JOHNSTOWN - Barack Obama refused Saturday to go along with other Democrats who are calling for Hillary Rodham Clinton to step away from the race for the Democratic presidential nomination.
Democratic presidential hopeful, Sen. Barack Obama D-Ill., playfully extends his hand over the lens of photographer Scout Tufankjian after he spoke to the media at Greater Johnstown High School in Johnstown, Pa., Saturday, March 29, 2008. [Agencies]
"My attitude is Senator Clinton can run as long as she wants," Obama said.
Obama told reporters he did not agree with one of his supporters, Vermont Sen. Patrick Leahy, when he said earlier this week that Clinton cannot win the nomination and should therefore drop out. "I hadn't talked to Pat about it," Obama said.
At stops throughout the day, Clinton raised the question of whether she should leave the race - eliciting loud jeers from supporters.
"There are some people who say we should just stop these elections. 'Enough people have already voted, what's a few million more?'" Clinton said in Louisville, Ky. "I don't know about you but I'm glad Kentucky is going to be voting and you'll be choosing because it's such an important election." The state holds its primary May 20.
Campaigning in Pennsylvania, her husband, Bill Clinton, said party insiders looking to resolve the contest should step back and allow the process to move forward.
"We just need to relax and let this happen. Nobody's talking about wrecking the party," the former president said. "Everywhere I go, all these working people say: 'Don't you dare let her drop out. Don't listen to those people in Washington, they don't represent us.'"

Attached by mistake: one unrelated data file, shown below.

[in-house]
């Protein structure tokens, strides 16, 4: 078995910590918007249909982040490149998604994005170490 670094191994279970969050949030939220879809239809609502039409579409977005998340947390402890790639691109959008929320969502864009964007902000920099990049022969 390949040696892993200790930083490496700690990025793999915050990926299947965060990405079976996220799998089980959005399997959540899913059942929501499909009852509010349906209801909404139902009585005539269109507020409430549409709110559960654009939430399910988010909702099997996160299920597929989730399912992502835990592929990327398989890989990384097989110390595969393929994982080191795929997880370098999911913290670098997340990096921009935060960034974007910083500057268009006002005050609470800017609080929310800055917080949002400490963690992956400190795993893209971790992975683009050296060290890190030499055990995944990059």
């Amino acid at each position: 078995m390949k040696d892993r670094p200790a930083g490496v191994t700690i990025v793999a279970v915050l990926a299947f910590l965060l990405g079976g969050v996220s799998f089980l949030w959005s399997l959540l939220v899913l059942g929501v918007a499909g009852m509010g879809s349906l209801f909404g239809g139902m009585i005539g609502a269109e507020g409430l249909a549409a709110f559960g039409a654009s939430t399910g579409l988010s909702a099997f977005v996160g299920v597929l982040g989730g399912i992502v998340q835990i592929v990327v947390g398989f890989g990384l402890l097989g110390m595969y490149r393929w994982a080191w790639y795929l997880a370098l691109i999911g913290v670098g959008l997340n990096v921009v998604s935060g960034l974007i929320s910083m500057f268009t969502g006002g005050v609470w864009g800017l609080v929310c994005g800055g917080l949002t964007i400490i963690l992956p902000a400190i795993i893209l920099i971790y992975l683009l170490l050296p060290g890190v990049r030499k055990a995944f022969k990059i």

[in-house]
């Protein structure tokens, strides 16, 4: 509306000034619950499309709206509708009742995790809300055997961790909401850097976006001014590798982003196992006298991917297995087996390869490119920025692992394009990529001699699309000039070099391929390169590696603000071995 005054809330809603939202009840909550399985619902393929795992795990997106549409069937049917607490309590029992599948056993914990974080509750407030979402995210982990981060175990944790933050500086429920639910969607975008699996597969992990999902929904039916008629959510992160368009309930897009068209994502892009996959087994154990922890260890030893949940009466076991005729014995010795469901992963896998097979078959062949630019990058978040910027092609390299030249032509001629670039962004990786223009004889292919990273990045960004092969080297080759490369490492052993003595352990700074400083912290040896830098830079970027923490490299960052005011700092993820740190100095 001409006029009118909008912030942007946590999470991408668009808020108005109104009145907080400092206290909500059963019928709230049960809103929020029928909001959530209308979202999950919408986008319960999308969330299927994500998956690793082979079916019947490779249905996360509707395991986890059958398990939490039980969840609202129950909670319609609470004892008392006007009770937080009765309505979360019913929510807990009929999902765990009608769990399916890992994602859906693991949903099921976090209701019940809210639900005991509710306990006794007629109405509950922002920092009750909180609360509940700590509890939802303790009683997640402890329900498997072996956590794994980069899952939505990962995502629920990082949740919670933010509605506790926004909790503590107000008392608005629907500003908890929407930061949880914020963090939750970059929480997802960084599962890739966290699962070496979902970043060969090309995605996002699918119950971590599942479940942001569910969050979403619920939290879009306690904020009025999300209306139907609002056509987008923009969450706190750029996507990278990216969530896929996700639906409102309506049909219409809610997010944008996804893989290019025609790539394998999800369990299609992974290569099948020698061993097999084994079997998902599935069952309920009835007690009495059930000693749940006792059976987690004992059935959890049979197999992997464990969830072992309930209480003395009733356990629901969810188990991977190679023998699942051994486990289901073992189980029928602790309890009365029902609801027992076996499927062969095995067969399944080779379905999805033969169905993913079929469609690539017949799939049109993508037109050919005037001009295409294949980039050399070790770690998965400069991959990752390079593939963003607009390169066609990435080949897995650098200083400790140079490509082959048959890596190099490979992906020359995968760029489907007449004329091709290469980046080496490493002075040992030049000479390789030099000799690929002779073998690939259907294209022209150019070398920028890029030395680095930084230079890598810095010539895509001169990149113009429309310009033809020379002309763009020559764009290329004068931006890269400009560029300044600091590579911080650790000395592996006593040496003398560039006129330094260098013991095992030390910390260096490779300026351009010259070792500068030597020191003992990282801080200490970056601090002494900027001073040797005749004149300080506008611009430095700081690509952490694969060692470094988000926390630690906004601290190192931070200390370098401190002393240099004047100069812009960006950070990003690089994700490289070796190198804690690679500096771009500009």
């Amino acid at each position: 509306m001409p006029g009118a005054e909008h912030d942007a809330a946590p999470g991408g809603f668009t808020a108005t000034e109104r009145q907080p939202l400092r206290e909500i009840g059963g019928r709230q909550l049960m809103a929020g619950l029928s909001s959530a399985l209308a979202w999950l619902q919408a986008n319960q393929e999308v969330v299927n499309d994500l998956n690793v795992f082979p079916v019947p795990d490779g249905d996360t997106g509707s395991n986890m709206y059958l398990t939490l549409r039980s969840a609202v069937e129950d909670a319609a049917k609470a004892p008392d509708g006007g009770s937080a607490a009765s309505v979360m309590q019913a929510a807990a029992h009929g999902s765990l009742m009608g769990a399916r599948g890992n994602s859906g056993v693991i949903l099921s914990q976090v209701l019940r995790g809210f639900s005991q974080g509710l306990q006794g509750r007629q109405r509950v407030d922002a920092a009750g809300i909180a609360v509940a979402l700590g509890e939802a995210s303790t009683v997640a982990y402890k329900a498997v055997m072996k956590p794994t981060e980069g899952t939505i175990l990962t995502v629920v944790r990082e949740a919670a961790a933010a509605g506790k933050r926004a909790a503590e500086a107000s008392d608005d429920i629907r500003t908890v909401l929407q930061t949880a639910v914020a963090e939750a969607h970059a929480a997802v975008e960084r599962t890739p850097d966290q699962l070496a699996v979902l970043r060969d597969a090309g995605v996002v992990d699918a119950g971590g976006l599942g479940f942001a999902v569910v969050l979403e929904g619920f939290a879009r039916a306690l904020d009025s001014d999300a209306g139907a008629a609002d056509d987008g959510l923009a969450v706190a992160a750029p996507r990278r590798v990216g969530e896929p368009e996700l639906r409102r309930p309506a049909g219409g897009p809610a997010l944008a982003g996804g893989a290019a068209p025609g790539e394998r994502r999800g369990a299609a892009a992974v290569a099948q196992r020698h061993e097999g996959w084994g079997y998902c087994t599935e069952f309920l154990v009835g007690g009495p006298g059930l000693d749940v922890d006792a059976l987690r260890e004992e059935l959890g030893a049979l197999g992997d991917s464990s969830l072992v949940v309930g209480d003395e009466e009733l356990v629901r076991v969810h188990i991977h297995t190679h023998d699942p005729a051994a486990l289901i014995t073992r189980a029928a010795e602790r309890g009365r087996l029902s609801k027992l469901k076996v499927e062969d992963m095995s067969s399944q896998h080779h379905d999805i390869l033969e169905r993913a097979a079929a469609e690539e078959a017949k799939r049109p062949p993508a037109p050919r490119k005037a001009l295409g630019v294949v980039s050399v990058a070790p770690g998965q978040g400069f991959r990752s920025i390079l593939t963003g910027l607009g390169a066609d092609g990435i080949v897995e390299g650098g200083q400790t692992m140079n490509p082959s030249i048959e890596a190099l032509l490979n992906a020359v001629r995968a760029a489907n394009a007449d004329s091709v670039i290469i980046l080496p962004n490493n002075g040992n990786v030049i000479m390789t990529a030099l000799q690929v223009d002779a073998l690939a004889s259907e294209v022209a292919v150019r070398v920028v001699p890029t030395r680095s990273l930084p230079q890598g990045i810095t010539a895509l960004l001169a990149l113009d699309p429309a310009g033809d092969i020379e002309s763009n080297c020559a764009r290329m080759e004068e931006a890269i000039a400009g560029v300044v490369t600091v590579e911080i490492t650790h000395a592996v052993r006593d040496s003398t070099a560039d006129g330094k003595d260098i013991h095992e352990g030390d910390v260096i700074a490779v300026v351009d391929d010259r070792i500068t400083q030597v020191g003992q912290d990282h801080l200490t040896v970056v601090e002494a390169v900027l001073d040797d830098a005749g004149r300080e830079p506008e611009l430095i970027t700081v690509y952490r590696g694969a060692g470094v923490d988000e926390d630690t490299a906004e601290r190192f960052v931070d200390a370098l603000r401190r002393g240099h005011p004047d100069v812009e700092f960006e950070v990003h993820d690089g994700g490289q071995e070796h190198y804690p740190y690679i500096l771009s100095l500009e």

The campaign on Saturday released a fundraising e-mail, signed by Bill Clinton, asking supporters to challenge talk of his wife departing the race by sending a check to her campaign.
"There's no better way to tell Hillary that you support her staying in than to make a contribution to her campaign," he wrote.
Obama offered a bit of tough love to Pennsylvania voters, saying some industrial and manufacturing jobs may not return to this steel region, but others could take their place.
Clinton also stressed job creation at campaign stops in Indiana and Kentucky, vowing to help manufacturers transition to new industries like clean energy and ending tax breaks for American companies that ship jobs overseas.
"I think this election, particularly here in Indiana, is about jobs, jobs, jobs, jobs, jobs, jobs," the former first lady said.
Jobs and the economy are front and center in the remaining primary contests between the two Democratic hopefuls. Pennsylvania, which holds its primary April 22, has seen its manufacturing base and especially its steel industry weakened in recent decades, as has Indiana, which votes May 6.